Berlin: Researchers have found that reducing the consumption of food kept in aluminum packaging can minimize potential health risks.
A high intake of aluminum compounds can cause, among other things, neurotoxic developmental disorders as well as damage the kidneys, liver, and bones.
The BFR: Federal Institute for Risk Assessment in Germany, bases its assessment of the population’s aluminum intake from food on the latest consumption and concentration data.
According to the research, consumption data are collected through consumer surveys and provide information on which foods and how much of them are eaten by different consumer groups.
For the risk assessment of aluminum intake, the BfR uses the tolerable weekly intake (TWI) derived from the European Food Safety Authority (EFSA) of 1-milligram aluminum per kilogram body weight.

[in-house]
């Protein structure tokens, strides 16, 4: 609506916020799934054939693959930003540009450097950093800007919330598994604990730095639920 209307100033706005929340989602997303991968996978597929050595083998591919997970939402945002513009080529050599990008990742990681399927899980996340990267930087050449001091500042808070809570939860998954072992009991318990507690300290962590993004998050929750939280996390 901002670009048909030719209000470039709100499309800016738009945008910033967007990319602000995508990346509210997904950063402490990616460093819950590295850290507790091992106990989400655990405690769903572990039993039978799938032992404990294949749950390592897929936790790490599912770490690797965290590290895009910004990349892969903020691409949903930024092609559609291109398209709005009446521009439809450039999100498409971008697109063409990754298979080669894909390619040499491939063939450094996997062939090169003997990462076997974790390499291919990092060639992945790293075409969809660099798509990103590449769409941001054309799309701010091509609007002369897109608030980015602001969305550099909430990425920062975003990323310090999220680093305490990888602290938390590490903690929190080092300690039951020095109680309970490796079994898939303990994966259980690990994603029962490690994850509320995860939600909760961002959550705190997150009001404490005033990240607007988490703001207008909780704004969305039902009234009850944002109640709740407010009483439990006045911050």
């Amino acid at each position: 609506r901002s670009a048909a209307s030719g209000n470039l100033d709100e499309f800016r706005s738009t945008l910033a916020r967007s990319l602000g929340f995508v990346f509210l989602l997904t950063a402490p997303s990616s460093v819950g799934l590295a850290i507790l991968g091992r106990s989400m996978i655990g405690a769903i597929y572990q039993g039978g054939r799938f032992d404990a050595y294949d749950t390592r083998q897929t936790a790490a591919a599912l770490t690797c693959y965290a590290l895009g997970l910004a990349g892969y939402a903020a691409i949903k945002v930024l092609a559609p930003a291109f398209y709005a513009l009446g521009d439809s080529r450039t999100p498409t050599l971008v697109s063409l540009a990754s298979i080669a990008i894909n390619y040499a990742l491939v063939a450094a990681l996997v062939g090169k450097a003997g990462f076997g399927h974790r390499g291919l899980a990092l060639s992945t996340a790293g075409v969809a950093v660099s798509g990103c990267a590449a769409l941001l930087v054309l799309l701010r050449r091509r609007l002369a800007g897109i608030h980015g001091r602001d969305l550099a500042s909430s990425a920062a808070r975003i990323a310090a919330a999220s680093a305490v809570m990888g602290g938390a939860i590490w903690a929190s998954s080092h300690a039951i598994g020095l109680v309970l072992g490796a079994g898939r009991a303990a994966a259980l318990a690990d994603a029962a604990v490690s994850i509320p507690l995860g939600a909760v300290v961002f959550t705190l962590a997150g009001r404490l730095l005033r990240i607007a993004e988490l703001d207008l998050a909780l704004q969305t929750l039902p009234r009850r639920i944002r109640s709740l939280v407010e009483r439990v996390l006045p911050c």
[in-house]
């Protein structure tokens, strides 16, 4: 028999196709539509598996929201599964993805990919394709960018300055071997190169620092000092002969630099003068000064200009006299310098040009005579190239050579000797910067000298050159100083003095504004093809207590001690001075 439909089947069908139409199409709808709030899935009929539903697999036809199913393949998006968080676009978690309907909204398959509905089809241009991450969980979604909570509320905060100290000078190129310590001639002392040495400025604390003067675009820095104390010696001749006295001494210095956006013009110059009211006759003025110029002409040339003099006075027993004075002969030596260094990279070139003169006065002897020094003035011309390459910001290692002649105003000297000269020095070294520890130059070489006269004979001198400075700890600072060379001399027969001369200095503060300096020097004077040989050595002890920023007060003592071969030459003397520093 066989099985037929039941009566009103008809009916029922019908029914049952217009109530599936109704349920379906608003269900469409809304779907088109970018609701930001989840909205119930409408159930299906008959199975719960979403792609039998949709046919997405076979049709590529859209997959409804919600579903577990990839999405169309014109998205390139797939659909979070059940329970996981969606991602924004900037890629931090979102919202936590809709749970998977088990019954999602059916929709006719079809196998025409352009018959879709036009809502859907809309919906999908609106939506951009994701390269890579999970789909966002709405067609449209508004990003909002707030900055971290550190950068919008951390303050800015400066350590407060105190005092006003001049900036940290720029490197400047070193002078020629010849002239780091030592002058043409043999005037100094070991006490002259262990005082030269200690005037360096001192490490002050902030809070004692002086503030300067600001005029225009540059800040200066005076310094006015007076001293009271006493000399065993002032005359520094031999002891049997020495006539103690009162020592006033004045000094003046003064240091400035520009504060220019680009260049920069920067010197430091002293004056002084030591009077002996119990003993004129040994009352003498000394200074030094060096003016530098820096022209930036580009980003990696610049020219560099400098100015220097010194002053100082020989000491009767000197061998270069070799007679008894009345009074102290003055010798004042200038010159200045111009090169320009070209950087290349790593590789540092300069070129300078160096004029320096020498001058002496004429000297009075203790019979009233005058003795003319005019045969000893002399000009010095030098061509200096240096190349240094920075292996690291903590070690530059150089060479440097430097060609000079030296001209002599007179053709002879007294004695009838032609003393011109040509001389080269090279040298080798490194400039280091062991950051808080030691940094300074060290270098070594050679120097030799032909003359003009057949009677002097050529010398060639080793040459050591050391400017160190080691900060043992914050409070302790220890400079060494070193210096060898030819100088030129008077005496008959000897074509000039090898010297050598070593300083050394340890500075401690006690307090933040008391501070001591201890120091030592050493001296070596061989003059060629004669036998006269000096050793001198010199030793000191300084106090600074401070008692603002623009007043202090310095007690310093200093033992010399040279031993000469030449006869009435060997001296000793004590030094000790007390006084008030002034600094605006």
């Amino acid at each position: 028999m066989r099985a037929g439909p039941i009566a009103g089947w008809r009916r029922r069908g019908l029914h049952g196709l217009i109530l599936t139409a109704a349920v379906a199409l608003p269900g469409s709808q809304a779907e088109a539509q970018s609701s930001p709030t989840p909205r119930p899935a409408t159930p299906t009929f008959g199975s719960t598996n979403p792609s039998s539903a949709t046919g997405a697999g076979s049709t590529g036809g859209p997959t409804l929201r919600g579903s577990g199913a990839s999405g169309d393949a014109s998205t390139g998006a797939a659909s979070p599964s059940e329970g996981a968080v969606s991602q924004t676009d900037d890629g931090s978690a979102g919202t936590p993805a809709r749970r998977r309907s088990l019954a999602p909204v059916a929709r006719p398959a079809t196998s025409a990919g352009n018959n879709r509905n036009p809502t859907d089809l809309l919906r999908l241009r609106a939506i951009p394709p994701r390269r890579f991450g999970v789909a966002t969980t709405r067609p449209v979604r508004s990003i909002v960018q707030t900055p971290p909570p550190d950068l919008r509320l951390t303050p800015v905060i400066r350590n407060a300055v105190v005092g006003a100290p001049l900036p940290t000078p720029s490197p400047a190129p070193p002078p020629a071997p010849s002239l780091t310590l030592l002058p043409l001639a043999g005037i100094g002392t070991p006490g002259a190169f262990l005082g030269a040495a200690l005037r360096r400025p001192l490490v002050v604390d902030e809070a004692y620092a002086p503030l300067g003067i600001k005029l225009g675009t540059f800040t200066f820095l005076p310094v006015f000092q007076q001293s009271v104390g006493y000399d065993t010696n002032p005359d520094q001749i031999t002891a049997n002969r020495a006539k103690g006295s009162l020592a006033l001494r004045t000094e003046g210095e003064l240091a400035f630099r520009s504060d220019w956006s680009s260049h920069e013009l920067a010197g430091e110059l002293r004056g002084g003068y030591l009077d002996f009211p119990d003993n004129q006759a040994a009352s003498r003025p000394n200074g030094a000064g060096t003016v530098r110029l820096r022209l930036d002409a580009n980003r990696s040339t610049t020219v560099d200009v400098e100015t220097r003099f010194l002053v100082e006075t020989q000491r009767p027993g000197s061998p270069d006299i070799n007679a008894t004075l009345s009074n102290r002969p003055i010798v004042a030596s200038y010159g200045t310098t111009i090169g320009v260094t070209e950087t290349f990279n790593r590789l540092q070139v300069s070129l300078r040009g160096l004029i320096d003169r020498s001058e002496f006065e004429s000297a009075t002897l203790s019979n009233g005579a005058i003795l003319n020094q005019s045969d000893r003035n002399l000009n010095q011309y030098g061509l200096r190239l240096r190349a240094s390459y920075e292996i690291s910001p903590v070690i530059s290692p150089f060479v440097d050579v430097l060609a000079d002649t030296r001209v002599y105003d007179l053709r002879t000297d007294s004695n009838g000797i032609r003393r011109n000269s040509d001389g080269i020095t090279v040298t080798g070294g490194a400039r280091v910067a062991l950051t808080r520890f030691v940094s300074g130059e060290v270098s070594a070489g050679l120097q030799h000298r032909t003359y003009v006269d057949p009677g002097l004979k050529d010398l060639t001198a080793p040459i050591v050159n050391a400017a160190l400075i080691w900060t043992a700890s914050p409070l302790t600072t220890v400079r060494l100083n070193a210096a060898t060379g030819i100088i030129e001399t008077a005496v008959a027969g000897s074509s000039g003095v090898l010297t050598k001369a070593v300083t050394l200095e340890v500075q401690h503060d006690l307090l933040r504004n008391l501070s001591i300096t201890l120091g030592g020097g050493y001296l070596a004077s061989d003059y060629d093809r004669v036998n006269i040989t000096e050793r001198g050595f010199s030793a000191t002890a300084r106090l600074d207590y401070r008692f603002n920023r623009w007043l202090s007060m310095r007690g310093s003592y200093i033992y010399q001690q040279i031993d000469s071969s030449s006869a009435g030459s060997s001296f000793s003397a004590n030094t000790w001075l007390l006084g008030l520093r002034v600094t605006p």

The BfR’s assessment showed that aluminum intake from food is lower compared to previous studies. If other relevant sources of aluminum intake are taken into accounts, such as aluminum-containing cosmetic products and uncoated food contact materials, the total intake can exhaust or even exceed the TWI for all age groups.
According to BFR, consumers can influence their aluminum intake. Those who want to reduce their aluminum intake should use aluminum-containing antiperspirants and toothpaste sparingly.
When it comes to food, the BfR suggested a varied diet as well as alternating products and brands.
This can contribute to reducing the risk of permanently high aluminum intake caused by individual highly contaminated products.
They advised against the preparation and storage of, in particular, acidic and salty foods in uncoated aluminum articles or aluminum foil. (IANS)